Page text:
If it sounds too good to be true…

Doug Horn

Would you like a response to a financial question? Send your question to Doug Horn, 115 W. Broadway, Maryville, TN 37801. Be sure to mark your envelope Money Matters. Doug Horn, CFP, is an area financial planner with more than 24 years financial experience and founder of Quality Financial Concepts, located in downtown Maryville on Broadway.

I hope everyone reading this column is aware current interest rates are not only low, they are almost nonexistent. When the annual interest rate on a savings account is 0.2 percent and that is not 2 percent, but 2 tenths of one percent, then low or no risk investments offering 8, 10, or 12 percent should raise a red flag.

Sadly, the alert flag is never triggered for many investors when they find what they believe to be a great investment. What is more unfortunate is the fact a neighbor or friend often was the person that introduced them to this wonderful investment. And surely the friend would not be investing in a lousy investment. Ponzi schemes count on existing investors to share openly and excitedly about the wonderful returns they are receiving in the hopes of “hooking” another fish on the promoter’s line. But, it is not just great returns; it is generally great returns with little to no risk!

Investors always want their cake and to eat it too. They want the double digit returns so the account values grow or the income they need is produced, but they also want very little risk. This is why promoters of Ponzi schemes rarely have trouble hooking prospects. They are delivering in conversation only, the ideal investment for so many investors. But it is impossible for the promoter to deliver on the results.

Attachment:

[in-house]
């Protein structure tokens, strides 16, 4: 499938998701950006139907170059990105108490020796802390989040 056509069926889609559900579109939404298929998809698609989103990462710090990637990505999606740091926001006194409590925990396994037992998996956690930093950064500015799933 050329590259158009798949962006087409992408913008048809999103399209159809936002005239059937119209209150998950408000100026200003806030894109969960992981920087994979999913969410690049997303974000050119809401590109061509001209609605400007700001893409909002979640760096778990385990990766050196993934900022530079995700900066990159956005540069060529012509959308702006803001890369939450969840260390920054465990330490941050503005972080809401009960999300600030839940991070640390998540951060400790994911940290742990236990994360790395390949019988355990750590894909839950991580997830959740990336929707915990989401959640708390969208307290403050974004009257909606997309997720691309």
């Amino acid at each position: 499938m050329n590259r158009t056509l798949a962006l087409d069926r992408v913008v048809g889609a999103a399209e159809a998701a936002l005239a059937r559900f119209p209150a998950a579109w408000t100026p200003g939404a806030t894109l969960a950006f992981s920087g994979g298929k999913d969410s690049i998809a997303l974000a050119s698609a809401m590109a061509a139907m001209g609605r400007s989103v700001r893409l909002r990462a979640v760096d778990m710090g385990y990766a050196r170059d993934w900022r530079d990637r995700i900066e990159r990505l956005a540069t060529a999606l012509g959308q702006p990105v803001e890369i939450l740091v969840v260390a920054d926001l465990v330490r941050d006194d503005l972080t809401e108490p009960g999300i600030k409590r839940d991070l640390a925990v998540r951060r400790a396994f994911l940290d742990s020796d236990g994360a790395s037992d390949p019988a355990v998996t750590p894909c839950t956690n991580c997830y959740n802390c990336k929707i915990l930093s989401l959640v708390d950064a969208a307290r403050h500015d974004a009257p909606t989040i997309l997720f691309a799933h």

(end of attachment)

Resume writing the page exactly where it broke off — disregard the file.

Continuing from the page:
InvestmentNews reported the discovery of another Ponzi scheme this week in Louisiana. William J. Chaucer Jr, age 60, of Ponchatoula, La., was arrested on charges of theft and selling unregistered securities. Charges indicate potential losses may reach 11 million and include more than $400,000 being used to pay Mardi Gras expenses, $5,500 worth of plastic surgery for his wife and thousands more for the cost of his wife to compete in pageants. Many of the potential victims said they never missed getting a required payment until the business was shut down. The Ponzi scheme promoted by Chaucer was like so many others where he directed investor money into “businesses” and not the typical third party investment.

For the vast majority of investors, mutual funds or brokerage accounts will provide the best options. Additionally, these investments can be confirmed since they are generally held with third parties. It is difficult for the promoter show the investor owning shares in a Fidelity or American Funds, without the investor being able to call up Fidelity or American Funds and confirm the account and value. Having third party confirmation with known businesses is the first step in confirming the investment is real.

Many of the Ponzi schemes offers little documentation and the investment is often described as unique. The investor is also requested to make the investment check out to their business. This is the critical step for the promoter since this provides them with access to the funds to pay promised returns to investors already on the books.

The key point to remember, is the returned being “promised” reasonable in the current environment? The promise of double digit returns without risk in today’s market should be treated with skepticism.

For help with estate planning and managing investment assets, contact me at Quality Financial Concepts or one of the other Certified Financial Planners in our area. To continue a personal quest for education, you can also view our website, www.goqfc.com. You will find articles on a variety of topics, on-line seminars, calculators, as well as a host of other tools all available for free.

© 2009 blounttoday.com. All rights reserved. This material may not be published, broadcast, rewritten or redistributed.

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